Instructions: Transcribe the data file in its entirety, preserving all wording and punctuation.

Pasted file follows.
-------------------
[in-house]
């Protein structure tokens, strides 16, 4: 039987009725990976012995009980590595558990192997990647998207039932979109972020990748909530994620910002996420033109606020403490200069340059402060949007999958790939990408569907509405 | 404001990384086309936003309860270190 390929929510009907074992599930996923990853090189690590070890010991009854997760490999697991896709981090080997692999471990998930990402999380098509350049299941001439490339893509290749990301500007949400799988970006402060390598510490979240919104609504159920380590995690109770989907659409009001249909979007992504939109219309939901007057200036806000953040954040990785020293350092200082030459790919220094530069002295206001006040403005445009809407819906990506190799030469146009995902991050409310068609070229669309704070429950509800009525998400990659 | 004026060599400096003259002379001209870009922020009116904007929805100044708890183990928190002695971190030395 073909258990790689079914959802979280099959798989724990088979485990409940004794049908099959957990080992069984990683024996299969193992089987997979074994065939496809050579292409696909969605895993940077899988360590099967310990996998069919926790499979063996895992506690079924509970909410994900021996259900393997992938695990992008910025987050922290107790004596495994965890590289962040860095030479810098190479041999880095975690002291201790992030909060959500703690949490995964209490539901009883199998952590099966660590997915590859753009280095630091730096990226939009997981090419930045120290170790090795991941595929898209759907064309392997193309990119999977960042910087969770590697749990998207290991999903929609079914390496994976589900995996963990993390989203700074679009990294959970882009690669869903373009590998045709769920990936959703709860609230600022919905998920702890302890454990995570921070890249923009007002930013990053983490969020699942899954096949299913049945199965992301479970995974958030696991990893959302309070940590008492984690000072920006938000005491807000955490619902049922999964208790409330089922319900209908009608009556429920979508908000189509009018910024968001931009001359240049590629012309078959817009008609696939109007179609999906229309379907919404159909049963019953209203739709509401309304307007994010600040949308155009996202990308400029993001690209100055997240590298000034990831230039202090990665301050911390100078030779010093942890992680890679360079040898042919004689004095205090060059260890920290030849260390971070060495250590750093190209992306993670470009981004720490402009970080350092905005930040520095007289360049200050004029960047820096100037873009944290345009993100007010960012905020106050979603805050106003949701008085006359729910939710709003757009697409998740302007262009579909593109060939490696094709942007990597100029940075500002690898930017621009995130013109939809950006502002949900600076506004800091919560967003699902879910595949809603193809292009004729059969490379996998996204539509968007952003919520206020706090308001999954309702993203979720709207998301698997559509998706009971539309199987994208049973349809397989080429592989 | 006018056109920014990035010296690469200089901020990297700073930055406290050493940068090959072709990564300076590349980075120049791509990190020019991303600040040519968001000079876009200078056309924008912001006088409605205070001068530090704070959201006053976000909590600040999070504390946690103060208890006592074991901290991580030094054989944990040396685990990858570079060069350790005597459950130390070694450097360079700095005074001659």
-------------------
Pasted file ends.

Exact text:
[in-house]
């Protein structure tokens, strides 16, 4: 039987009725990976012995009980590595558990192997990647998207039932979109972020990748909530994620910002996420033109606020403490200069340059402060949007999958790939990408569907509405 | 404001990384086309936003309860270190 390929929510009907074992599930996923990853090189690590070890010991009854997760490999697991896709981090080997692999471990998930990402999380098509350049299941001439490339893509290749990301500007949400799988970006402060390598510490979240919104609504159920380590995690109770989907659409009001249909979007992504939109219309939901007057200036806000953040954040990785020293350092200082030459790919220094530069002295206001006040403005445009809407819906990506190799030469146009995902991050409310068609070229669309704070429950509800009525998400990659 | 004026060599400096003259002379001209870009922020009116904007929805100044708890183990928190002695971190030395 073909258990790689079914959802979280099959798989724990088979485990409940004794049908099959957990080992069984990683024996299969193992089987997979074994065939496809050579292409696909969605895993940077899988360590099967310990996998069919926790499979063996895992506690079924509970909410994900021996259900393997992938695990992008910025987050922290107790004596495994965890590289962040860095030479810098190479041999880095975690002291201790992030909060959500703690949490995964209490539901009883199998952590099966660590997915590859753009280095630091730096990226939009997981090419930045120290170790090795991941595929898209759907064309392997193309990119999977960042910087969770590697749990998207290991999903929609079914390496994976589900995996963990993390989203700074679009990294959970882009690669869903373009590998045709769920990936959703709860609230600022919905998920702890302890454990995570921070890249923009007002930013990053983490969020699942899954096949299913049945199965992301479970995974958030696991990893959302309070940590008492984690000072920006938000005491807000955490619902049922999964208790409330089922319900209908009608009556429920979508908000189509009018910024968001931009001359240049590629012309078959817009008609696939109007179609999906229309379907919404159909049963019953209203739709509401309304307007994010600040949308155009996202990308400029993001690209100055997240590298000034990831230039202090990665301050911390100078030779010093942890992680890679360079040898042919004689004095205090060059260890920290030849260390971070060495250590750093190209992306993670470009981004720490402009970080350092905005930040520095007289360049200050004029960047820096100037873009944290345009993100007010960012905020106050979603805050106003949701008085006359729910939710709003757009697409998740302007262009579909593109060939490696094709942007990597100029940075500002690898930017621009995130013109939809950006502002949900600076506004800091919560967003699902879910595949809603193809292009004729059969490379996998996204539509968007952003919520206020706090308001999954309702993203979720709207998301698997559509998706009971539309199987994208049973349809397989080429592989 | 006018056109920014990035010296690469200089901020990297700073930055406290050493940068090959072709990564300076590349980075120049791509990190020019991303600040040519968001000079876009200078056309924008912001006088409605205070001068530090704070959201006053976000909590600040999070504390946690103060208890006592074991901290991580030094054989944990040396685990990858570079060069350790005597459950130390070694450097360079700095005074001659």